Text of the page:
There was music playing all day over the wave, and people all over the place. We paddled in water that was excruciatingly cold; when it got to be too much, we sat by the riverbank and watched it all go down, or we lay on our backs in the grass and took naps while the sun beat down on us and the whole scene just floated by.
I ate lunch with the little monsters, who bought me iced tea and ice cream. They lectured me on leaving, why I shouldn't have left.
Zoe and I went for a walk, Zoe who used to be a sloucher and a mumbler, Zoe who used to be 14 and homesick and scared....
Zoe said, "You know how you told me last semester to speak up, and walk straighter, and hold my head up, and get people's attention when I wanted it?"
And I said yes and I held my breath....
"Well," she went on, "I haven't forgotten that. I live by that now."
Yeah, it pretty much felt like a thousand champagne bottles were being uncorked inside my head, and every good teacher I've ever had was toasting me.
It was so easy to forget how much I missed my dog when I worked with the school, and how much I missed real coffee, and how much I wanted quiet and time and space and all the elements....and just how hard it could be...when the kids all looked so bright, and happy, and excited to be competing. They transformed from kids who play video games over lunch. . .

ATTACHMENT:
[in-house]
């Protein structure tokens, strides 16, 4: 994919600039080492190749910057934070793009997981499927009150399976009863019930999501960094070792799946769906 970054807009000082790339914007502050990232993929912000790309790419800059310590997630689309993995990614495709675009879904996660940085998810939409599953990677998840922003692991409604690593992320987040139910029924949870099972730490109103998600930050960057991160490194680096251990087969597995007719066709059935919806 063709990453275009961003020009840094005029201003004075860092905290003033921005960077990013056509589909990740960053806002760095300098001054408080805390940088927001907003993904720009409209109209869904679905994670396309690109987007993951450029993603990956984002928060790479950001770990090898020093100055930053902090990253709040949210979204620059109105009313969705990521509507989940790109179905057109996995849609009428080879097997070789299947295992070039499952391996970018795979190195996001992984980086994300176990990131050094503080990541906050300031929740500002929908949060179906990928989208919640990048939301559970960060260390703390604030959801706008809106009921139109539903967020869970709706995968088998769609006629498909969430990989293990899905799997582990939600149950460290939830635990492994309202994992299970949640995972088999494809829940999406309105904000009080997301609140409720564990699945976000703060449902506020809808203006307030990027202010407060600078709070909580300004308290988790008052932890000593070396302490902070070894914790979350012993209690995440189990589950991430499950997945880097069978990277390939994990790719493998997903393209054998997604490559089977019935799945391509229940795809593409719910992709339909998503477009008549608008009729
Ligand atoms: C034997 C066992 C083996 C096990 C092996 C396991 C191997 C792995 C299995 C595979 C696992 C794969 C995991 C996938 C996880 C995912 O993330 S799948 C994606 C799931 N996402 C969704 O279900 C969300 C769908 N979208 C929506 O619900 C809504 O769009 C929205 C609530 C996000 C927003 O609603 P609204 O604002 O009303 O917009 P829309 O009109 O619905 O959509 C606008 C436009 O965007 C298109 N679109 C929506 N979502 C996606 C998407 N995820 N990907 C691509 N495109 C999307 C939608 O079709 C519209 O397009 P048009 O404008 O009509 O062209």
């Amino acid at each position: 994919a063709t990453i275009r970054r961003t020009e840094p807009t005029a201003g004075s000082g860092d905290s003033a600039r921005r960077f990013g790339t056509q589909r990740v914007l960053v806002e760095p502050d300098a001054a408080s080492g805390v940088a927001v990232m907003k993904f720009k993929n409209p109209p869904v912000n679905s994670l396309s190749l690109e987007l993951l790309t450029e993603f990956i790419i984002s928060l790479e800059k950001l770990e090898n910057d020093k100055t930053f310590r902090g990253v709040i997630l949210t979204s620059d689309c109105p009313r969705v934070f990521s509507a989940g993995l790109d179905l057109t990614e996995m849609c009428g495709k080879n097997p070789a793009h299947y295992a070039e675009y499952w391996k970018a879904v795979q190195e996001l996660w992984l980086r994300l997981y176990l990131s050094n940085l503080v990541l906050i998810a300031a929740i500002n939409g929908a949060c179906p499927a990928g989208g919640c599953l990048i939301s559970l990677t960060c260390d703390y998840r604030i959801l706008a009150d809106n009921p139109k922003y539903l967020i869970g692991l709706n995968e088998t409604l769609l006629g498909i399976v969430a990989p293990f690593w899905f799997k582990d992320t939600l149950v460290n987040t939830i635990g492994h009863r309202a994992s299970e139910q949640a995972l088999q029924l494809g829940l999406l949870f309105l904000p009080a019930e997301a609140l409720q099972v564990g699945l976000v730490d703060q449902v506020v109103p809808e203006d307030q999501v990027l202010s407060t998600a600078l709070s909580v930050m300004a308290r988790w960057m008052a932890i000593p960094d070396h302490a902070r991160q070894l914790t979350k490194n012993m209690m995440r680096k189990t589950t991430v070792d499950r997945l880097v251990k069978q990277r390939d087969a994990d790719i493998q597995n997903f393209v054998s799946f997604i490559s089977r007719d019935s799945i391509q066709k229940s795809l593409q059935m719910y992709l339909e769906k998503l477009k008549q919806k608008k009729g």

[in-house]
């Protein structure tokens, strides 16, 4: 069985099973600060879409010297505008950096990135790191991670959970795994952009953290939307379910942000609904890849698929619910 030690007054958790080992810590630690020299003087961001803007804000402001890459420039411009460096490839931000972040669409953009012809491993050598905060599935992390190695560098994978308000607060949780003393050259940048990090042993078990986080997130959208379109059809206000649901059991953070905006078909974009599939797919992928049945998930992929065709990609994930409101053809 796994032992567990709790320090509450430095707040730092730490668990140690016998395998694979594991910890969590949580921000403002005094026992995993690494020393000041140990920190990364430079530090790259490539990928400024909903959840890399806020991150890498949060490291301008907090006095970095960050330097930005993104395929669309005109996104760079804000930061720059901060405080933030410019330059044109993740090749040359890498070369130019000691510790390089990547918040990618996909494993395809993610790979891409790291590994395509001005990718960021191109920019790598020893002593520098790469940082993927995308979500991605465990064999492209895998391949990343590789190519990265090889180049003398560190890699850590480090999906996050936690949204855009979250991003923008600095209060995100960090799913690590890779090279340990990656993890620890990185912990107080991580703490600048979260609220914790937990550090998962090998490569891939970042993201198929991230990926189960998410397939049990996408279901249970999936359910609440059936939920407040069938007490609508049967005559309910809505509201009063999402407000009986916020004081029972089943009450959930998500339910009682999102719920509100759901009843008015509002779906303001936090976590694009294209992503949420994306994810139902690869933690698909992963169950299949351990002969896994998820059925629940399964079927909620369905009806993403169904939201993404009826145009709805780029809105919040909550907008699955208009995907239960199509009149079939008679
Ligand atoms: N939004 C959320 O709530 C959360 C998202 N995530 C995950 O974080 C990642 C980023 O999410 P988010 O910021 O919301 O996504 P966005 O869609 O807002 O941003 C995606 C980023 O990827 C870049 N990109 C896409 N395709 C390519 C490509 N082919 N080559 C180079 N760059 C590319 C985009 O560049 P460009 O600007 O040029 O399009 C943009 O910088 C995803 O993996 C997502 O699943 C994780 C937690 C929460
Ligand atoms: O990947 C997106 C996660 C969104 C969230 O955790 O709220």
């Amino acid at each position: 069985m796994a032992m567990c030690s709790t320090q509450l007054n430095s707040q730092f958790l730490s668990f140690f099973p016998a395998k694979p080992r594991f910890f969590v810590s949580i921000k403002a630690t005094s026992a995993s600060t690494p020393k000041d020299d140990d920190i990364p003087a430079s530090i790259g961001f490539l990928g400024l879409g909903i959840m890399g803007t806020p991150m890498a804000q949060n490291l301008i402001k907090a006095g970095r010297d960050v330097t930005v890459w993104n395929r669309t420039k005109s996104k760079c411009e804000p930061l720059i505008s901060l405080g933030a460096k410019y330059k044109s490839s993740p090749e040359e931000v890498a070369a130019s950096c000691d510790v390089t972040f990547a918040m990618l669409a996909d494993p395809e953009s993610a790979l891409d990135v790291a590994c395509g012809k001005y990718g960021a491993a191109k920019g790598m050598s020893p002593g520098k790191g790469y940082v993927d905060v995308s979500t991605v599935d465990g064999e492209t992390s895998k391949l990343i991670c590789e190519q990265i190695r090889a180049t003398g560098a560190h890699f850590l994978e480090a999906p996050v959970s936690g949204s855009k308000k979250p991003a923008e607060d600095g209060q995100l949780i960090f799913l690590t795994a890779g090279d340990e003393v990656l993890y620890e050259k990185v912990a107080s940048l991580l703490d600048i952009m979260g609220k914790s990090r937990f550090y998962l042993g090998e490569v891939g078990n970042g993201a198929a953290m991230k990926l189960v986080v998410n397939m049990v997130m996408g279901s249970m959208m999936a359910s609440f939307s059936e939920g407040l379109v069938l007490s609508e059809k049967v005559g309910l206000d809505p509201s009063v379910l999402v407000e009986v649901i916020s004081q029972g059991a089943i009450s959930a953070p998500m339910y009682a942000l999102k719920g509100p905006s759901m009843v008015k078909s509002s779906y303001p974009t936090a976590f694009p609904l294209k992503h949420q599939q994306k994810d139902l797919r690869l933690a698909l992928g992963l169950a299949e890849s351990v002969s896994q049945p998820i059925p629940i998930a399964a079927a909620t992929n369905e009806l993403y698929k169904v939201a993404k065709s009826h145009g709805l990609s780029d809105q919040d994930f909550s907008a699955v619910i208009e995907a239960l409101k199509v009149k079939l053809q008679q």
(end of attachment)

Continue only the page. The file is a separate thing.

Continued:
into kids who shred. . . .
And when night fell, the lights came on, and the music kept booming, and they kept on shredding....
When finally the lights went out and the river started going down, the kids went to sleep in their hammocks, swinging from the trees. I stayed up late and drank beers with some of the staff, talking about the time we outran a volcano, the time we sat in a lodge near the Argentina border as it rained for seven days straight, the time we nearly lost our minds by the ocean.
And then Tino and I went to sleep in the tent, and stayed up late killing hours with words, talking till our voices turned edgy and cracked and eventually faded, and then we slept.
I left the next afternoon. I could have stayed another day, but there didn't seem to be any reason. Everybody was doing so well, and I had things to get home too.
Moving forward is the only way to move. The river teaches us that. Rest assured there will always be things waiting for us downriver.
And that every time you trade in, you trade up. No matter how it might feel at the time. Because it's only natural to go forward.
Every time you run away from something, you're actually running toward something else.